The Parental Alienation Syndrome

The Parental Alienation Syndrome has been described in 1985 by Richard Gardner, a child psyhologist. Although it is based on his clinical experience, it is lacking a scientific basis. As a consequence, the syndrome is not recognized as a disorder. Not by the medical world nor by legal institutions.

In May 2013, the DSM-5 has been published. The DSM-5 is the 5th version of the American Psychiatric Association's (APA) Diagnostic and Statistical Manual of Mental Disorders. The DSM lists and describes all the officially recognized phychological disorders. Contrary to what supporters of the Parental Alientation Syndrom had hoped for, it has not been listed. Probably because the agruments to list PAS are mostly legal and less medical.

However, there are several things to learn from Richard Gardners observations.

Description of PAS

The syndrome is found in children of divorce. Divorces go hand in hand with conflict and in high conflict divorces children might get involved. Children suffer from the Parental Alienation Syndrome if they frequently talk and think in a negative way about one parent without having a real reason for it.

Furthermore, additional symptoms might surface. These children:

  • use all kind of unfunded explanations for their rejection and hatred
  • clearly choose for one of their parent and dislike the other
  • are convinced that their rejection of the parent is their own decision
  • strongly support their favorite parent in the conflict
  • do not care about whether they hurt their other parent with their attitude and behaviour or not
  • think that not only the alienated parent, but also his or her friends and family are bad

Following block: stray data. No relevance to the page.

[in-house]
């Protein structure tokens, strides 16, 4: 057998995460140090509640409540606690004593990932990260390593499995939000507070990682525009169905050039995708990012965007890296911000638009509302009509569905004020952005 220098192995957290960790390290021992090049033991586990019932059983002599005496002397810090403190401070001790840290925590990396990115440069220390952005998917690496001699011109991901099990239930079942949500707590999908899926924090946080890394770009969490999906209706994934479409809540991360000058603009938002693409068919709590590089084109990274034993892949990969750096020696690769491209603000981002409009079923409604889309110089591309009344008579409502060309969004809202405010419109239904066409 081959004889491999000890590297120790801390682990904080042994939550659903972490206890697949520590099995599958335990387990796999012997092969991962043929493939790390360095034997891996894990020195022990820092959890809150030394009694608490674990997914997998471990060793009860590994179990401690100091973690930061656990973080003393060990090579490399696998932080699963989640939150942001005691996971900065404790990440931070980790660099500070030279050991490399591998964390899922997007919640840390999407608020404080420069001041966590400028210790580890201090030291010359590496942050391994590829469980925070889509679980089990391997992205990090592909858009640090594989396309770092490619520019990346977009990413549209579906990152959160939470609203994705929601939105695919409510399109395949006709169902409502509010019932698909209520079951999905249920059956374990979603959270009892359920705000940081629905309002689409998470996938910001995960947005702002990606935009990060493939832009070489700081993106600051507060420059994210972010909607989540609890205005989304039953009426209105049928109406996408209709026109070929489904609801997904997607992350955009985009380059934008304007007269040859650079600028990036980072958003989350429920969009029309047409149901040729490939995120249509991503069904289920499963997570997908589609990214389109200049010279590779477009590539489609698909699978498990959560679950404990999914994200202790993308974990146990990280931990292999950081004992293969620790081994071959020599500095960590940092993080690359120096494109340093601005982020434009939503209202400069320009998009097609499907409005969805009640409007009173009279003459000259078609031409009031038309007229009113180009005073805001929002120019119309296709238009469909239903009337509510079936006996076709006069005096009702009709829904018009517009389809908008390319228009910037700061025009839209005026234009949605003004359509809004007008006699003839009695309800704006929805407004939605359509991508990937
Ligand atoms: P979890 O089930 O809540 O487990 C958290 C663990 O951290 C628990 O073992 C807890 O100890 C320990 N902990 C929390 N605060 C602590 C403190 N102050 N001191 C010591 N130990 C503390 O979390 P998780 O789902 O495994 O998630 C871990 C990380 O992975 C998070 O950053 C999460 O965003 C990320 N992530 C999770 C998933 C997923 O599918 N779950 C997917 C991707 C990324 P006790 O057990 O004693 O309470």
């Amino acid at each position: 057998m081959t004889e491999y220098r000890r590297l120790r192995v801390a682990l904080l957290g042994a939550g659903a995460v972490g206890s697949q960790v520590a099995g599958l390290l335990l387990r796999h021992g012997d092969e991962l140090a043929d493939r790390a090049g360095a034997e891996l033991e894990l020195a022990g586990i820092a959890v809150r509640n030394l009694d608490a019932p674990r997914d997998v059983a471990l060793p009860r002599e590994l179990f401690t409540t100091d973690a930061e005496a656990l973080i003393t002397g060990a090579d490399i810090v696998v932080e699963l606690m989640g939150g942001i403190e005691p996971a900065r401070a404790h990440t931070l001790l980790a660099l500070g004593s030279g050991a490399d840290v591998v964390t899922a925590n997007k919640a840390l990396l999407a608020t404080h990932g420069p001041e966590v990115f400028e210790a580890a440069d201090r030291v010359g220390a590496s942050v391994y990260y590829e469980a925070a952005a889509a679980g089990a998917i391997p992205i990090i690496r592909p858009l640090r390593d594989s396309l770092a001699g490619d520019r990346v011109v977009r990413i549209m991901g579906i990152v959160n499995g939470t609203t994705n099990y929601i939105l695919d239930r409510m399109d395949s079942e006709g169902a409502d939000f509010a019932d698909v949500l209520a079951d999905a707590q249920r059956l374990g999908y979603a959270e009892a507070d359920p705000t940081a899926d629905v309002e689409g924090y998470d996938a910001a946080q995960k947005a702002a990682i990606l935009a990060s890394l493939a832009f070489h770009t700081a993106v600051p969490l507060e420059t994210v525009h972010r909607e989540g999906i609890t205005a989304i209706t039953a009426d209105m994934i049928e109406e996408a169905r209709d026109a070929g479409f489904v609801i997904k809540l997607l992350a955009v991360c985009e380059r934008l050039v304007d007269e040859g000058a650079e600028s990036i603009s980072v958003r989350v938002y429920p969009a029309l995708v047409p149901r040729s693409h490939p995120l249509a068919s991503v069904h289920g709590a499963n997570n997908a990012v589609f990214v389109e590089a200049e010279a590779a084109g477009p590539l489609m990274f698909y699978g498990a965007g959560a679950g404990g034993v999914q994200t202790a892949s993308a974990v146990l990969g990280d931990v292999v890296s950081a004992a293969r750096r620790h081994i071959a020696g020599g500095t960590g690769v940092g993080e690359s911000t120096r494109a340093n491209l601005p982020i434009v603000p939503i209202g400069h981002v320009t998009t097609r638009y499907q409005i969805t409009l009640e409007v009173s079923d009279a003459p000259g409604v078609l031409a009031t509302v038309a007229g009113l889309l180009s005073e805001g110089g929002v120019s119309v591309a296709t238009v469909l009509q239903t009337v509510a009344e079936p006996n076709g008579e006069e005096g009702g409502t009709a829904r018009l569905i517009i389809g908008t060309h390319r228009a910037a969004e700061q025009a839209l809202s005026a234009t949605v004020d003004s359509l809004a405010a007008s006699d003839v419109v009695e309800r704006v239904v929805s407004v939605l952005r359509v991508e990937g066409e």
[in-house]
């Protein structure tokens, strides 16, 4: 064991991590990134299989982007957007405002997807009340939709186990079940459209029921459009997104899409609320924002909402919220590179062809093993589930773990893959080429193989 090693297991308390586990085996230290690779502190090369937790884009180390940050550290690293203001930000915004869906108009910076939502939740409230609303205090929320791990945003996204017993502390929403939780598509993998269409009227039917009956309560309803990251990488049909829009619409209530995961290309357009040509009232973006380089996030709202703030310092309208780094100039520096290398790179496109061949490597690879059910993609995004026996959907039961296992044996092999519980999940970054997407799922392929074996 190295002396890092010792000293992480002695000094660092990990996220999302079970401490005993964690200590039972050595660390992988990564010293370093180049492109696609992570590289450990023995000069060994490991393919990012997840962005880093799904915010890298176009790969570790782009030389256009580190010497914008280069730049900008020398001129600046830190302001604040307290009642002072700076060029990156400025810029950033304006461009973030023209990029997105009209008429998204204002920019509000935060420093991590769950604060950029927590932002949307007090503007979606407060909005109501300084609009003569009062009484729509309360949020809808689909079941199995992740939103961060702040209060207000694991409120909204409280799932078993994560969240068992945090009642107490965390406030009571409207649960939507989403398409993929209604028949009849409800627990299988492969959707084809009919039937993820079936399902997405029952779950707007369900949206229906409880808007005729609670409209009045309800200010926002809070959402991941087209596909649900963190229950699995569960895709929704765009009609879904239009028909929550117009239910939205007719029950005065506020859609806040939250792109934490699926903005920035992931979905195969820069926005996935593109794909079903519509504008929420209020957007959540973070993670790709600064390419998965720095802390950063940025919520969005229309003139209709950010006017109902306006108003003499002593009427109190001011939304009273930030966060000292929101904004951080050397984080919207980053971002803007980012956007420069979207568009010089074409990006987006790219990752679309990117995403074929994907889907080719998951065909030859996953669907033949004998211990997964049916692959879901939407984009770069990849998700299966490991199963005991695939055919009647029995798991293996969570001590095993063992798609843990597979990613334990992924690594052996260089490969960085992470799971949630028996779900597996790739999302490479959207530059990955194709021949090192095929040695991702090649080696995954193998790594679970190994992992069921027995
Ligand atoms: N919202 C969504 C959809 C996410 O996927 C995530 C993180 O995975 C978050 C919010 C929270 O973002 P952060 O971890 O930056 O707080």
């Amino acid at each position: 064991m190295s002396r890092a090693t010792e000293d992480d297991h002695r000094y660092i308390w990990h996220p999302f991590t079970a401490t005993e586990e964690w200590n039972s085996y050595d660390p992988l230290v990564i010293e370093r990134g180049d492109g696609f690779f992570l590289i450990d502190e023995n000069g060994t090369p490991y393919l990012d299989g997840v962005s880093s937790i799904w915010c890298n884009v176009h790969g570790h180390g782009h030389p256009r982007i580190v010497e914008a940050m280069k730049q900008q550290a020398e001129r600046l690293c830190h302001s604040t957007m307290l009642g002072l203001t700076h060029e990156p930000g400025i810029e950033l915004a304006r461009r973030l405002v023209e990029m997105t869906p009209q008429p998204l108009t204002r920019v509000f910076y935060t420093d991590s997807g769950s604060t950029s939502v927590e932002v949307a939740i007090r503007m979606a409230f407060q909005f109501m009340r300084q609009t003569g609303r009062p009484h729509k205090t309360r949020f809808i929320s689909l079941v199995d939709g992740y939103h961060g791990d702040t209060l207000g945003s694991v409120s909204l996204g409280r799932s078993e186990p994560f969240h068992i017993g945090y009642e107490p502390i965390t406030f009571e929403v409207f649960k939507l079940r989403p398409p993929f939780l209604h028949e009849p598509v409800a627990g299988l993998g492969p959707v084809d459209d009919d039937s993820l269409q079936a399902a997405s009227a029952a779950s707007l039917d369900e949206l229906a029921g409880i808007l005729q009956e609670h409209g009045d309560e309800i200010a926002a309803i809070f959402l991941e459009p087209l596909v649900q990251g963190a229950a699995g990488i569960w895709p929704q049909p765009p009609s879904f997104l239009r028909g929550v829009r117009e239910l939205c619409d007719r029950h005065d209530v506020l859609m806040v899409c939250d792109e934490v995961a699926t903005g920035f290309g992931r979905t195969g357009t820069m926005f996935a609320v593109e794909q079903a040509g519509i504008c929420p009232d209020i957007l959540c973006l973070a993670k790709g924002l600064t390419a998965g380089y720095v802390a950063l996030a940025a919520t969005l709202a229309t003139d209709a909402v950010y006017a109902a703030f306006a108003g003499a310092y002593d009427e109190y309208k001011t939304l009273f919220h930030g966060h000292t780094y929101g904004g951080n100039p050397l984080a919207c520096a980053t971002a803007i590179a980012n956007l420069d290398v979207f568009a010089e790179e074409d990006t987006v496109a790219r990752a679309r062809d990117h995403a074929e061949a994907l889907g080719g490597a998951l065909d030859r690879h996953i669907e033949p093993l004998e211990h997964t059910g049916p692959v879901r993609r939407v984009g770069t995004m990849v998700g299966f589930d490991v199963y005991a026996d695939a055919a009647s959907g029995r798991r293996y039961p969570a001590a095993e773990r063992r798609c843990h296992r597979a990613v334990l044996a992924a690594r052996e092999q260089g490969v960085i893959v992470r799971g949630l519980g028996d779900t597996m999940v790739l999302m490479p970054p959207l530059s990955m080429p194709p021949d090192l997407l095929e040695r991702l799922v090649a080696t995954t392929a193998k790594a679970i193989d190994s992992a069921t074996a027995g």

Causes of the Parental Alienation Syndrome

Child custody disagreements seem to be the main cause of the Parental Alienation Syndrome. Especially when one parent tries to alienate the child from the other parent.

Treatment proposed by Gardner.

In mild cases the visitation of the disliked parent must continue undisturbed and undisrupted. The child continues to visit the disliked ot hated parent according to the agreed visitation schedule.

In moderate cases, there are 2 possible situations.
1) the custodial parent is expected to stop the brainwashing. Here, the situation can be left unchanged, but the behaviour of the custodial parent must be monitored.
2) the custodial parent is not going to stop the brainwashing of his child. Garder proposes to move the child to the alienated partner. This way, the child will be away from the negative brainwashing.

Additionally to both situations, Gardner recommends therapy to stop the alienation and to rebuild the relationship with the hated parent.

In severe cases of the syndrome children display many of the above mentioned symptoms. Often, these children refuse to visit their hated father or mother. They might even threaten with running away or committing suicide. Originally, Gardner proposed unconventional and aggressive strategies to deal with these case like court order transfers, fines or even emprisonment. Later on, he reconsidered and changed the proposed approach.

Consternation and Disagreement

At the beginning, controversial situations arose. At that time, Gardner concluded that 90% of the cases were due to women who tried consciously or inconsciously to alienate their children from their father. This statement was supported by the groups that represented the rights of fathers. Of course, they tried to use these findings to their advantage. Later in time, Gardner softened and changed his conclusions and recommendations.

The alienation syndrome has been used by the divorce lawyers of those being accused of the conflict or abuse. They argued that the mothers told bad stories about their ex husbands just to alienate their children from their fathers. The fact that a violent or abusive parent could gain custody rights based on parental alienation syndrome, raised many concerns.

Although the alienation syndrome has not been recognised as a real syndrome or disorder, the phenomenon exists as many practical cases show. Parental Alienation (but not as a the syndrome) has been accepted as being a unwanted situation for both children and their parents.

Parental Alienation has many different definitions. Psychologists cannot reach an agreement, but there is moderate support for the existance of it.